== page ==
Vitamin D Boosts Chances of Walking After Hip Fracture

Senior citizens who are not vitamin D deficient have a better chance of walking after hip fracture surgery, according to a Rutgers-led study. The findings in The American Journal of Clinical Nutrition suggest that vitamin D deficiency could limit mobility in older adults, said senior author Sue Shapses, a professor in the Department of Nutritional Sciences at the School of Environmental and Biological Sciences at Rutgers University–New Brunswick.

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How JCAP Is Making Solar Fuels Shine

As we look back at a decade of discovery, we highlight 10 achievements by scientists at Berkeley Lab and the Joint Center for Artificial Photosynthesis that bring us closer to a solar fuels future.

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Global Cooling After Nuclear War Would Harm Ocean Life

A nuclear war that cooled Earth could worsen the impact of ocean acidification on corals, clams, oysters and other marine life with shells or skeletons, according to the first study of its kind.

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LED Lighting in Greenhouses Helps But Standards are Needed

While LED lighting can enhance plant growth in greenhouses, standards are needed to determine the optimal intensity and colors of light, according to Rutgers research that could help improve the energy efficiency of horticultural lighting products.

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Simulated Sunlight Reveals How 98 Percent of Plastics at Sea Go Missing Each Year

A new study helps to solve the mystery of missing plastic fragments at sea. Scientists selected microplastics prevalently found on the ocean surface and irradiated them with a solar simulator system. They found that simulated sunlight increased the amount of dissolved carbon in the water, making those tiny plastic particles tinier. Direct, experimental proof of the photochemical degradation of marine plastics remains rare. This work provides novel insight into the removal mechanisms and potential lifetimes of a select few microplastics.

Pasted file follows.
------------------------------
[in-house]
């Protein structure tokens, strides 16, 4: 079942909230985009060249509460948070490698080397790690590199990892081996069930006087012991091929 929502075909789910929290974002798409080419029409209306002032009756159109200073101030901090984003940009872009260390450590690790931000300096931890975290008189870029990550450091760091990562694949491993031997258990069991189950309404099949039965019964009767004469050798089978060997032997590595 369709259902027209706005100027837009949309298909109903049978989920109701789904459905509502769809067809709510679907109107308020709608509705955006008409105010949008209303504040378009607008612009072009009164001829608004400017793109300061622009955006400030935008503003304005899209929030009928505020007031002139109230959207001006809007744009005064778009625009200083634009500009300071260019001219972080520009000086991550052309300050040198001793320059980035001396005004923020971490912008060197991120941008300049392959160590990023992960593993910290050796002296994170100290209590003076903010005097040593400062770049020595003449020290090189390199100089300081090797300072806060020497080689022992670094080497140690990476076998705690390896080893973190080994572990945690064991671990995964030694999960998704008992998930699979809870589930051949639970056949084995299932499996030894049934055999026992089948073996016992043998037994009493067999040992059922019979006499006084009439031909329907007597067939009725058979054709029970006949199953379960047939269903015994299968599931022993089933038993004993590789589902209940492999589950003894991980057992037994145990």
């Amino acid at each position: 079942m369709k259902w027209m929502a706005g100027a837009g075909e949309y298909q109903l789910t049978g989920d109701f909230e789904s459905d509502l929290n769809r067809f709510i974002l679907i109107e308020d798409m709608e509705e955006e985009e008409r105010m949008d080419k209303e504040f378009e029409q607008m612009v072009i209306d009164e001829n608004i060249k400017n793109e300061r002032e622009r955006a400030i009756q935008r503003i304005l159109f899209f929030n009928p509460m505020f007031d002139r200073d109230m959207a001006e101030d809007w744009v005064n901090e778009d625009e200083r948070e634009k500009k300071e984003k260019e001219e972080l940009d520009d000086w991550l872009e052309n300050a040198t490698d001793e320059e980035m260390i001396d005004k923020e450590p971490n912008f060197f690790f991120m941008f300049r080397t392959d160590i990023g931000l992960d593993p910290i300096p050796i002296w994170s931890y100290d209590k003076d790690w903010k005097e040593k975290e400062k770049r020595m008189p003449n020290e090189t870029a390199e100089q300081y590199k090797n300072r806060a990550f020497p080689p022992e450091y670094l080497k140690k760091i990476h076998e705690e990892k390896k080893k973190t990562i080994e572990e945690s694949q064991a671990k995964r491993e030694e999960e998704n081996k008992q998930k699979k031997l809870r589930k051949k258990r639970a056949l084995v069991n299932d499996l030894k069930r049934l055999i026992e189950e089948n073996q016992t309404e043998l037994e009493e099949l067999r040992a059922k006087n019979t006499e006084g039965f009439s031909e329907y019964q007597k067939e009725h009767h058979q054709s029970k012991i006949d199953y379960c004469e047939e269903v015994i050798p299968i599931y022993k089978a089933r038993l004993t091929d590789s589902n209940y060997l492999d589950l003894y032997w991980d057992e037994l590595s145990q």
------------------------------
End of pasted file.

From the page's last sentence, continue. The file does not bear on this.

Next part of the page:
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White Beetles Inspire Understanding to Improve Energy Conservation

Nature has inspired innovative research throughout human history, and three scientists recently studied white beetles to understand the physics of light scattering. At the AVS 66th International Symposium and Exhibition, researchers will talk about their study of these scales to better understand thin “super-white” coatings that can reject solar spectrum and radiate through transparent windows. By studying light scattering at such a small scale, they were able to calculate light scattering in the biological structures faster and more accurately.

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Scientists Discover Key Factors in How Some Algae Absorb Solar Energy

Scientists have discovered how diatoms – a type of algae that produces 20 percent of the Earth’s oxygen – absorb solar energy for photosynthesis. The Rutgers University-led discovery, published in the journal Proceedings of the National Academy of Sciences, could help lead to more efficient and affordable algae-based biofuels and combat climate change from fossil fuel burning.

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